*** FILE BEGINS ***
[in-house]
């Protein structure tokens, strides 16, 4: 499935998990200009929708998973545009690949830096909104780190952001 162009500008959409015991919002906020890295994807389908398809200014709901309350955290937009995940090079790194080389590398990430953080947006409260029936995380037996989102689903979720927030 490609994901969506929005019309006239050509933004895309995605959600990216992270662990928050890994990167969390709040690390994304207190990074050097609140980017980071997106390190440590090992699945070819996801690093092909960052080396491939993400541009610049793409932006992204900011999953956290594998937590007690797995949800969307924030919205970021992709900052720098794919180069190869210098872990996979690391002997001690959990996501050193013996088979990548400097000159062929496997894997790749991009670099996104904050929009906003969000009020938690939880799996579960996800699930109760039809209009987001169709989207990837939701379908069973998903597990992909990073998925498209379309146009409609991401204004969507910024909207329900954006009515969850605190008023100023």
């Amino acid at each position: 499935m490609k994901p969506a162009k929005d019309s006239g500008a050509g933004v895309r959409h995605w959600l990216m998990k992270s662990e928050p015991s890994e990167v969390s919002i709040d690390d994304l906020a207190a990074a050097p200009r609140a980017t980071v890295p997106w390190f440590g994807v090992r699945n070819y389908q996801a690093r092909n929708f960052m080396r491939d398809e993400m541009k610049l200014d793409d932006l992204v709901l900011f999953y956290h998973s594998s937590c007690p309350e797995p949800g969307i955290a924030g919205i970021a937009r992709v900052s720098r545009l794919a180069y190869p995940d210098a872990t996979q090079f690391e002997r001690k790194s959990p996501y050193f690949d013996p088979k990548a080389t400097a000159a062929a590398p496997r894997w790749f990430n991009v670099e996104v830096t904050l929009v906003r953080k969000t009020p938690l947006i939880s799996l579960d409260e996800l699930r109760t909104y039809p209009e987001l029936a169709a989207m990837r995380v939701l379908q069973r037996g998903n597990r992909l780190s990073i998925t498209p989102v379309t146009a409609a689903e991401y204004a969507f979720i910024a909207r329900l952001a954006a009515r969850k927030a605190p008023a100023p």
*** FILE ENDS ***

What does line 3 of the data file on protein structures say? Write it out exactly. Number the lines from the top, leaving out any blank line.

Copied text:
């Amino acid at each position: 499935m490609k994901p969506a162009k929005d019309s006239g500008a050509g933004v895309r959409h995605w959600l990216m998990k992270s662990e928050p015991s890994e990167v969390s919002i709040d690390d994304l906020a207190a990074a050097p200009r609140a980017t980071v890295p997106w390190f440590g994807v090992r699945n070819y389908q996801a690093r092909n929708f960052m080396r491939d398809e993400m541009k610049l200014d793409d932006l992204v709901l900011f999953y956290h998973s594998s937590c007690p309350e797995p949800g969307i955290a924030g919205i970021a937009r992709v900052s720098r545009l794919a180069y190869p995940d210098a872990t996979q090079f690391e002997r001690k790194s959990p996501y050193f690949d013996p088979k990548a080389t400097a000159a062929a590398p496997r894997w790749f990430n991009v670099e996104v830096t904050l929009v906003r953080k969000t009020p938690l947006i939880s799996l579960d409260e996800l699930r109760t909104y039809p209009e987001l029936a169709a989207m990837r995380v939701l379908q069973r037996g998903n597990r992909l780190s990073i998925t498209p989102v379309t146009a409609a689903e991401y204004a969507f979720i910024a909207r329900l952001a954006a009515r969850k927030a605190p008023a100023p």